Tech Tuesday is a vlog series for directors of technology at schools and districts. Finalsite's sales engineer Rob Rawcliffe and our recent cybersecurity grad Cristina Pawlica will discuss a variety of topics in education technology every other week. In this episode of Tech Tuesday, Rob and Christina talk about the emergence of HTTP/3, how this newer technology will increase website speeds and efficiency, how Google and Cloudflare have teamed up to advance the development of HTTP/3, and how HTTP/3 will benefit schools of all sizes around the world.
Cristina Pawlica: Hi, and welcome to Tech Tuesday, a video series for Directors of Technology working in the education field. My name is Christina. I've been with Finalsite for almost two years now, and I'm also going back to school to get my masters in cybersecurity. I'm here with Rob, who is our go-to expert for all things tech. Rob, would you like to introduce yourself?
Rob Rawcliffe: Yep! As Christina said, my name is Rob Rawcliffe. I have been with Finalsite now for eight years in a number of different roles. Previous to that, I worked at a high school in Connecticut, and then a middle school in Connecticut. So, I've been in the tech industry quite a while and really enjoy it. So it's given me a great position to help Finalsite clients with what they need.
Cristina Pawlica: So, today we're going to talk about HTTP/3, walk you through what it is, how it's used, and what it means for the future. So, Rob, do you want to tell us what is HTTP/3?
Rob Rawcliffe: Yeah, so I think we should probably start with what HTTP is because it's something everybody's heard. HTTP stands for Hypertext Transfer Protocol, which is basically the way that communication happens between a server and your computer. So, like we're talking right now, servers and computers talk to each other in a very structured way, but the HTTP protocol is really almost like a framework of how they should talk to each other.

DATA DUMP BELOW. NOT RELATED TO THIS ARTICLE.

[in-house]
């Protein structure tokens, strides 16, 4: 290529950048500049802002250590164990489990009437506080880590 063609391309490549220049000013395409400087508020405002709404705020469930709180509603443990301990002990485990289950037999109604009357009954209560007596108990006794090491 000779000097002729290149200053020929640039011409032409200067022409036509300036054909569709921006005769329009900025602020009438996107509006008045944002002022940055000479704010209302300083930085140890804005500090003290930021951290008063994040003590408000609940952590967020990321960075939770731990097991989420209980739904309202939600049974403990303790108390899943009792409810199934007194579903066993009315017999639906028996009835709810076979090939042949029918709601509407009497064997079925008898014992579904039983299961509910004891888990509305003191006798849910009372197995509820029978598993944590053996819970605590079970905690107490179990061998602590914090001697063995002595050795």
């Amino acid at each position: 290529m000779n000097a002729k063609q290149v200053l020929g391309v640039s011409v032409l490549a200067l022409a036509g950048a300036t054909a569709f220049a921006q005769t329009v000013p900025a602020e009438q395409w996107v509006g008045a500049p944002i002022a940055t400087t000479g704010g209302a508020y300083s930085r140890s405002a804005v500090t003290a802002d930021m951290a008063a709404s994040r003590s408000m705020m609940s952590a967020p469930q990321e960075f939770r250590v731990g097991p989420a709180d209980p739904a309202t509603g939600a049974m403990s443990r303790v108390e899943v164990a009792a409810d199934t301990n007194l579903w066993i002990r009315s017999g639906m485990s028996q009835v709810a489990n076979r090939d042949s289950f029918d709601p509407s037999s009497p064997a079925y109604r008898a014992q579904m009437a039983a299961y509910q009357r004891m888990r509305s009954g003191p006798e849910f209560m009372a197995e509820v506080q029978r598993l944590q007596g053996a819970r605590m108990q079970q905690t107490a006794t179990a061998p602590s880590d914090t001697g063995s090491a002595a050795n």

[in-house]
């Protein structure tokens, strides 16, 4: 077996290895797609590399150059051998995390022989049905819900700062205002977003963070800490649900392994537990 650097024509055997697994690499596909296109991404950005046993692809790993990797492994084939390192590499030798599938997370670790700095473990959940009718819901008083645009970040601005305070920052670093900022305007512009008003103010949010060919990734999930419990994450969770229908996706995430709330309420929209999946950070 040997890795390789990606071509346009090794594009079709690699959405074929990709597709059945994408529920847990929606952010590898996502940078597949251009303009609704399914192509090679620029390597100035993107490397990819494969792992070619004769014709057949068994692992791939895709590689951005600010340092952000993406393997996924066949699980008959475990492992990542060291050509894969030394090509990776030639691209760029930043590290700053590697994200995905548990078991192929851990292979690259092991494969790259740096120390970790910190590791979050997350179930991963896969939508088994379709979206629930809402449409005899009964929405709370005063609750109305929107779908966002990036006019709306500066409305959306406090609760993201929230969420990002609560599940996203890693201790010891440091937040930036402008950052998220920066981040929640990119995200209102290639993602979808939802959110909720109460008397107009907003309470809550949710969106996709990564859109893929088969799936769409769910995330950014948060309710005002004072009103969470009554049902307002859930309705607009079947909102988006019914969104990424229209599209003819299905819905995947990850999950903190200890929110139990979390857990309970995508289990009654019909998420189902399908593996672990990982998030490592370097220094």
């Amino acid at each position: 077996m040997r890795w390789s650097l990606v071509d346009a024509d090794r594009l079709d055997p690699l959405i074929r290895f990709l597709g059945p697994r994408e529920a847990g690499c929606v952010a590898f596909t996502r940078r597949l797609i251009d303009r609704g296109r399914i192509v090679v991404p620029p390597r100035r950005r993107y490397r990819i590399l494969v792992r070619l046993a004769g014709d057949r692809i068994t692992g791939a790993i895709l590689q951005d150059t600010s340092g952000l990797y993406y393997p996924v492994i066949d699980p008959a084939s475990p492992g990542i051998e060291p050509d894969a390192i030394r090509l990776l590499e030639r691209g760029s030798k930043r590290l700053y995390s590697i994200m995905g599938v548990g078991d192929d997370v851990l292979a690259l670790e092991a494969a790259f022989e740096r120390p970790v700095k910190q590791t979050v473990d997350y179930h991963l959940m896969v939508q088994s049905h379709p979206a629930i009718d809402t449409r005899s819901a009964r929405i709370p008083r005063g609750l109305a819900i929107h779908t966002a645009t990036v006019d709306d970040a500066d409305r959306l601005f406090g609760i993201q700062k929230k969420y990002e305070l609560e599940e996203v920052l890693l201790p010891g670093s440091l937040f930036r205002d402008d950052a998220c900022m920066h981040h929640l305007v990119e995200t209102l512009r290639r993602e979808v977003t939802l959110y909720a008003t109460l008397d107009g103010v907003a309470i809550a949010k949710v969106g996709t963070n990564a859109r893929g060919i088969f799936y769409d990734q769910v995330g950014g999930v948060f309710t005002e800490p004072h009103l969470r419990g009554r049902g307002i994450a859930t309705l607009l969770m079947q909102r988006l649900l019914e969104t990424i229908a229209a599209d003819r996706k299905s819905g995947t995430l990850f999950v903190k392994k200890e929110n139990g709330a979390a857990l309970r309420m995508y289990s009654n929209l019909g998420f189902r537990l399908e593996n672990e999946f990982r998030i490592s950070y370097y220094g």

Cristina Pawlica: So how do parties talk to each other now? How does that information go back and forth?
Rob Rawcliffe: So right now, most sites are using HTTPS, and the S stands for secure, and that really means that when I am connecting to a server, and I'm requesting a website, that server is who it says it is, and there's no chance that somebody is going to kind of jump in the middle of the conversation and start stealing your data, or trying to provide false data, or hacking, or whatever it may be nefarious that people get up to nowadays.
So that's kind of where we're up to. Google does set some algorithms to, you know, prefer pages that have HTTPS. So most likely you're going to see that. Now the HTTP/3 protocol that we're going to talk about today is really the next version of that.
Cristina Pawlica: Gotcha. What makes it a game changer exactly?
Rob Rawcliffe: It's really, I mean, Google developed it so that there's a lot. When we're talking computers talk in a very structured way. So, for example, if I am a server, and I'm sending you a web page, You've said to me, “Hey, send me this web page.” And so I say, “Okay, I'll send you this web page. This is what you're getting.” And then you say to me, “Okay, I've got that piece. Can you send me the next piece?” And then, I will send you that image, and you then say, “Okay, I've got that image. Can you send me the next piece?”
And so this goes on for all the files on a webpage, and obviously that can be hundreds of files, and so that acknowledgement of like, “Oh yes, I received that now. Can you send me the next one?” is really kind of a very long winded process, and it can really slow down a website, very much like if you and me were talking.
I would be saying “Do you understand that?” at the end of every sentence. You say, “Yes, I understand that. Tell me the next sentence.” and it's just not how people communicate. So, what Google did is develop this protocol, and it really allows us to take advantage of two different protocols.
One is called UDP, which is a little bit more secure. And then TCP, which everybody's probably. heard of, and that's really just what is used to kind of communicate between the both